Sunday, 12 May 2013

Tell Me, Who Directed That Great Film?


Introduction
This post is about the practical use of the suffixes in general and more specifically the use of augmentatives.




SCENARIO
Imagine you are talking to a relative, a friend or a colleague. You are talking about films. You mention the title of a film you both agree is a fantastic film (a film you truly consider a masterpiece). The other person cannot remember the name of that film's director and says to you something like:: "tell me, who directed that great film?".

In Spanish, he/ she could choose to be less formal and say to you:
Dime, ¿quién dirigió ese peliculón?

On the other hand, he/ she could choose to be more formal and say to you:
Dígame, ¿quién dirigió ese peliculón?


OUR TIP
The question is an invitation for you to say who the director of a particular film is. When you credit some work to a given person, you should not need to be concerned about the level of formality in the other person's question. You would only have to consider a more or less formal reply if the person you were crediting was also the person asking the question. Clearly, that should not be the case in this situation, so your main concern should be about saying the name of the director in question. An answer with just a name may suffice, but with little effort, your answer could be much more informative.

Here are some examples of how you could reply:
  • El director de ese peliculón* es Pedro Almodóvar (the director of that great film is Pedro Almodóvar);
  • Creo que el director de ese peliculón* es Alejandro Amenábar (I believe the director of that great film is Alejandro Amenábar);
  • Me parece que director de ese peliculón* es Steven Spielberg ( I think the director of that great film is Steven Spielberg);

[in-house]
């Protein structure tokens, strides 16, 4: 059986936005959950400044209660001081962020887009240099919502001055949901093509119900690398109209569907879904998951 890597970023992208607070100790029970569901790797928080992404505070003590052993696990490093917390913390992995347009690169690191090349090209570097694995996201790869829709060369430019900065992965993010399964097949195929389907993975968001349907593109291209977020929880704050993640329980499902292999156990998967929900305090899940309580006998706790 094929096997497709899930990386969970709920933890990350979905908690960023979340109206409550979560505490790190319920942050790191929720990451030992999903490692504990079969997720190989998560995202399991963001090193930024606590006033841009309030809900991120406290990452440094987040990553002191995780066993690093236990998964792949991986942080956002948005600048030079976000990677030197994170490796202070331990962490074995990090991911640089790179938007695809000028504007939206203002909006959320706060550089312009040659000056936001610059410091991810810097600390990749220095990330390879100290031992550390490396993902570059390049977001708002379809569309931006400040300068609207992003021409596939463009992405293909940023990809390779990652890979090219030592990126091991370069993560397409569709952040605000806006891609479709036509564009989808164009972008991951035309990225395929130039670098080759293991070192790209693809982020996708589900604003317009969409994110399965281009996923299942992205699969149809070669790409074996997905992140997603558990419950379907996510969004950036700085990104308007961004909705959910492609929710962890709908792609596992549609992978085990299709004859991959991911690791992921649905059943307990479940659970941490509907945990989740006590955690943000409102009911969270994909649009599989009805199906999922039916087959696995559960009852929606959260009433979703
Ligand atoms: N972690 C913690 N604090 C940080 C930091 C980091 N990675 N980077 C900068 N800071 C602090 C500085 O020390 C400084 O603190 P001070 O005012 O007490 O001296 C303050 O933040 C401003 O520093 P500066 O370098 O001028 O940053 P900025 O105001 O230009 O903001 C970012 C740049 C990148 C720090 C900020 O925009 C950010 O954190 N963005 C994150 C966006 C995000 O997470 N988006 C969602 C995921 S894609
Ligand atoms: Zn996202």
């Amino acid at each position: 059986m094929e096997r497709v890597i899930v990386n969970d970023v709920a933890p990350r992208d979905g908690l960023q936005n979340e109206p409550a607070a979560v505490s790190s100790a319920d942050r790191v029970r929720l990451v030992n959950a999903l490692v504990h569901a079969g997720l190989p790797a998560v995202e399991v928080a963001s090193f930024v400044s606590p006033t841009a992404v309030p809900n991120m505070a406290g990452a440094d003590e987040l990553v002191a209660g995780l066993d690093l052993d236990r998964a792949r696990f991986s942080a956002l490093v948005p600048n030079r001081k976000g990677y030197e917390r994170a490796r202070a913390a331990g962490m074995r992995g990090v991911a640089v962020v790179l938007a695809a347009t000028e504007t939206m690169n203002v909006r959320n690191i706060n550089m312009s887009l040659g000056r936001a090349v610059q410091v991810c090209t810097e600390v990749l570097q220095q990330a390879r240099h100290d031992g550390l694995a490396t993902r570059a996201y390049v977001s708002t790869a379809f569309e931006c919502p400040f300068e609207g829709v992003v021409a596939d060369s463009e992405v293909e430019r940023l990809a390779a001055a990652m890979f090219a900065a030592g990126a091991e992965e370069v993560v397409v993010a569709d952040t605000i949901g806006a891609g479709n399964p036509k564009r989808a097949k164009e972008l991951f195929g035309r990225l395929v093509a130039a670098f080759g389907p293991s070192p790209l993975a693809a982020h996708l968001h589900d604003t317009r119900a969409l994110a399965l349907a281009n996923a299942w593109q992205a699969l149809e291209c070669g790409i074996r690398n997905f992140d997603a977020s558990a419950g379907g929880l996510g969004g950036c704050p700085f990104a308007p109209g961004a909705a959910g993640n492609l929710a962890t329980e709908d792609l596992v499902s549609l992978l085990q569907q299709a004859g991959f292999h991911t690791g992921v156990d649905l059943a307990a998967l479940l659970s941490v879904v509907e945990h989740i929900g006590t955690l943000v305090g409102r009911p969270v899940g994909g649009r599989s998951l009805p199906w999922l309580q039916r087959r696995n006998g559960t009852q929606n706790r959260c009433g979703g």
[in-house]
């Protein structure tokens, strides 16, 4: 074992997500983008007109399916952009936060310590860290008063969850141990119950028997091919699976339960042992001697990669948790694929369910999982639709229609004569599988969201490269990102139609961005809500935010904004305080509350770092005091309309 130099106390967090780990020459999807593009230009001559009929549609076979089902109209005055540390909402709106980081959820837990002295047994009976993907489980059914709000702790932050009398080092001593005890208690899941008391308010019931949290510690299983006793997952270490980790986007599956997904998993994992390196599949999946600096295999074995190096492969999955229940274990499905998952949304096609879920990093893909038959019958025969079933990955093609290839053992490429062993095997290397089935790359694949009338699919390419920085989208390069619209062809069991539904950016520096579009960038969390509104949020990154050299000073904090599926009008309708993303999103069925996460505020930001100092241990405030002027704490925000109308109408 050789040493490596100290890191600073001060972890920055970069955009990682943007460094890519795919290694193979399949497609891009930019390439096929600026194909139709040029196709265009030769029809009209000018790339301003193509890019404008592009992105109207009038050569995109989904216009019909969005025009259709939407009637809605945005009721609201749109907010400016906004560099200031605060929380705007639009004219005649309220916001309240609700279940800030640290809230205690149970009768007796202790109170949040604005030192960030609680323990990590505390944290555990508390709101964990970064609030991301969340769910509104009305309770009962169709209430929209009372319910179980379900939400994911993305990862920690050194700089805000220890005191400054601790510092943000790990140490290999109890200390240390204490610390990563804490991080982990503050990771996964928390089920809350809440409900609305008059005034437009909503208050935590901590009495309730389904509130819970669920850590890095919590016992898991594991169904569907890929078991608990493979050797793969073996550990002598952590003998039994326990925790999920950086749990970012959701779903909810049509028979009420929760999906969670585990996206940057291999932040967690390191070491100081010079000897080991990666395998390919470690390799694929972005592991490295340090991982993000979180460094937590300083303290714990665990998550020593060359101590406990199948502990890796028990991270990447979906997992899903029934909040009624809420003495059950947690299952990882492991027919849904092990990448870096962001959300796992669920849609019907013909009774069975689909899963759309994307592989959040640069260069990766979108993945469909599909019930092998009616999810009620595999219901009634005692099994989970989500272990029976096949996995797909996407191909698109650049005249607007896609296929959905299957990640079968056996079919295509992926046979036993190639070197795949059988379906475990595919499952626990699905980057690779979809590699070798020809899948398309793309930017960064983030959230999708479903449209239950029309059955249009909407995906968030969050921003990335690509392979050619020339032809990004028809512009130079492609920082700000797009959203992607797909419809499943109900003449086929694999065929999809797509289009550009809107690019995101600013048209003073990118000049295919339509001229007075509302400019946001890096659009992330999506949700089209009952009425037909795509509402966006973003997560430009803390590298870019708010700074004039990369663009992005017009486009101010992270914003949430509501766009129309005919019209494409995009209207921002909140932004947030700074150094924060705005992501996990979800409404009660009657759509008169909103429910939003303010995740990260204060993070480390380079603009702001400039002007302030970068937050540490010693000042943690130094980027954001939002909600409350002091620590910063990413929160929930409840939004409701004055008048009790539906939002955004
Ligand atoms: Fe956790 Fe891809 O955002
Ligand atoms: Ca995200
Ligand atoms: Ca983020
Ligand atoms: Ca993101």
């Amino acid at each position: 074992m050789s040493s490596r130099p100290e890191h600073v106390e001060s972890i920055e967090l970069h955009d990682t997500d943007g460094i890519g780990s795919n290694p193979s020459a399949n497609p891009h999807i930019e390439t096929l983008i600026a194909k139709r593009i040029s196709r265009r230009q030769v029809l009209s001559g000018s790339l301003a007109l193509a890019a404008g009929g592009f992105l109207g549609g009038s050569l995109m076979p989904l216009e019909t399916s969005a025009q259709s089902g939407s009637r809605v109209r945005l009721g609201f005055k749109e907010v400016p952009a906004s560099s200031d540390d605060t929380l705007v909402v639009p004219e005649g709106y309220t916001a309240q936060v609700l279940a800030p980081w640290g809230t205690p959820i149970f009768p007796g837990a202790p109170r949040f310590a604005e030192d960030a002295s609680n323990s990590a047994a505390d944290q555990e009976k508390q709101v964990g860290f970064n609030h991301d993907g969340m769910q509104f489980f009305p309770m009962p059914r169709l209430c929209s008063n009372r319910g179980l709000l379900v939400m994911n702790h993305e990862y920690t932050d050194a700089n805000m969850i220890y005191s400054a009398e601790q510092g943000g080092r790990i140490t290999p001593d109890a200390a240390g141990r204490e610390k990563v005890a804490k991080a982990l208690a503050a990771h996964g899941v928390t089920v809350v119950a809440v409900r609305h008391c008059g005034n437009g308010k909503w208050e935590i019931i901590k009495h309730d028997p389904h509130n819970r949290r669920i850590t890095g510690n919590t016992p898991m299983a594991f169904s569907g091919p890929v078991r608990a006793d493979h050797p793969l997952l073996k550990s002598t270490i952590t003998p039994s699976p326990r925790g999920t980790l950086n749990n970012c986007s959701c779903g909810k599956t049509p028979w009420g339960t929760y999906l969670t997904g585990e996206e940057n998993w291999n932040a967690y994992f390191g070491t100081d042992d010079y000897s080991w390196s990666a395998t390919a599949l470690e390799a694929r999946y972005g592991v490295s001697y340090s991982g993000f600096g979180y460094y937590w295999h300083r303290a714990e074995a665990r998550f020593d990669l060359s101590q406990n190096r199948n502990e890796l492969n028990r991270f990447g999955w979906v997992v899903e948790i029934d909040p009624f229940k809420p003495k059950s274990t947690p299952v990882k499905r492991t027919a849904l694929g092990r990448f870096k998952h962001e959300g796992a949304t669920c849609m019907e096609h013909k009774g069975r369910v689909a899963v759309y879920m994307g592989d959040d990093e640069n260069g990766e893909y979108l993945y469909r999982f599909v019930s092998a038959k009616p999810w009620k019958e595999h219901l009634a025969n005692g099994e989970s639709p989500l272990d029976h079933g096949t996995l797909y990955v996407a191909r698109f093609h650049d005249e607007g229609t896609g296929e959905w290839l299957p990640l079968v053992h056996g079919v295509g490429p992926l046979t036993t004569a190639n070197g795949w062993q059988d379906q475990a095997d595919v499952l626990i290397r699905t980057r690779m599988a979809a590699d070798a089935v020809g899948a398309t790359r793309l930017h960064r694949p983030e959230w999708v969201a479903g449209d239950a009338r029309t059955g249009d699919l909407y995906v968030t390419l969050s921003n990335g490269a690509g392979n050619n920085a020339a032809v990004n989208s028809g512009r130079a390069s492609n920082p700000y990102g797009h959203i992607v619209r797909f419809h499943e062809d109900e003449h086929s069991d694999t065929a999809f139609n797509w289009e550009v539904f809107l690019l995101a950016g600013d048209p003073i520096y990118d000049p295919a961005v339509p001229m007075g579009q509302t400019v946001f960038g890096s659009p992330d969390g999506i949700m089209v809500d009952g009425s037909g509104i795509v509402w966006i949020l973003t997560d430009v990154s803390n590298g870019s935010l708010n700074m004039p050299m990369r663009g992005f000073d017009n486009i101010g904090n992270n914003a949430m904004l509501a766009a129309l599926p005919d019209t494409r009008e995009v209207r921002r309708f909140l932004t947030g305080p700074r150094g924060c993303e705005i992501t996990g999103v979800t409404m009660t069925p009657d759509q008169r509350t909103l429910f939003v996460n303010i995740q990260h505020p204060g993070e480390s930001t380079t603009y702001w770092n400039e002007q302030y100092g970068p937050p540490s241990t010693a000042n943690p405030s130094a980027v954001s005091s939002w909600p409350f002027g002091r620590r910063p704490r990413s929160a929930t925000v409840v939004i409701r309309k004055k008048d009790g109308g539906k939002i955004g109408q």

Now you should practise replying to someone who says to you:
Dime, ¿quién dirigió ese peliculón?

*Please see grammar topic below- suffixes/ augmentatives


Grammar-Suffixes



By suffixes we refer to a feature of certain languages which allows altering the meaning of words by changing some of the words' ending letters. An example of this feature is the English suffix -ist, which allows changes such as:



  • Piano → Pianist
  • Journal → Journalist
  • Trombone → Trombonist
  • Etc.

In addition to the above type of suffixes, there are suffixes in Spanish which are able to alter the meaning of words (usually nouns) by indicating, for example a larger/ smaller size than normal. The use of suffixes is very common in Spanish, especially in the spoken language.

This post deals with perhaps the three most common of types of such suffixes. These are:

    1. Augmentatives
These are words which, with the aid of a suffix have become enlarged/ bigger than the original word. The effect of using suffixes in this way is in some way the equivalent of placing the adjective “big” in front of a word in English. Often people use of these suffixes to convey a perception of something being truly outstanding. The more common of these suffixes are perhaps:
  • -azo/ -aza
  • -on/ -ona
  • -ote/ -ota

Some examples of the use of these suffixes are:
  • Coche (car) → Cochazo (big car);
  • Jarra (jar/ jug) → Jarraza (big jar/ jug);
  • Jarro (pitcher/ jug) → Jarrón (big pitcher/ jug);
  • Casa (house) → Casona (big house);
  • Abrazo (hug) → Abrazote (big hug);
  • Cabeza (hug) → Cabezota (big head);


    2. Diminutives
These are words which with the aid of a suffix have become smaller than the original word. The effect of using suffixes in this way is in some way the equivalent of placing the adjective “little” in front of a word in English. Often people use of these suffixes to convey a feeling of affection or even child-like candour. The more common of these suffixes are:
  • -cecito/ -cecita
  • -cito/ -cita
  • -illo/ -illa
  • -ito/ -ita

Some examples of the use of these suffixes are:
  • Pie (foot) → Piececito (little foot);
  • Luz (light) → Lucecita (little light);
  • Café (coffee) → Cafecito (little coffee);
  • Coche (car) → Cochecito (little car);
  • Carro (cart) → Carrillo (little cart);
  • Cuchara (spoon) → Cucharilla (little spoon);
  • Juan (John) → Juanito (little John);
  • Juana (Joan) → Juanita (little Joan);


    3. Pejoratives
These are words which with the aid of a suffix have their meaning degraded in some way. Often people use of these suffixes as a means conveying a derogatory meaning about something. There are many suffixes of this type. Some commonly used ones are are:
  • -ucho/ -ucha
  • -uzo/ -uza

Some examples of the use of these suffixes are:
  • Pueblo (town) → Pueblucho (drab dead end town);
  • Casa (house) → Casucha (dirty little house);
  • Gente (people) → Gentuza (rabble/ scum/ trash);

Now you should practise the use of suffixes with some examples of your own.

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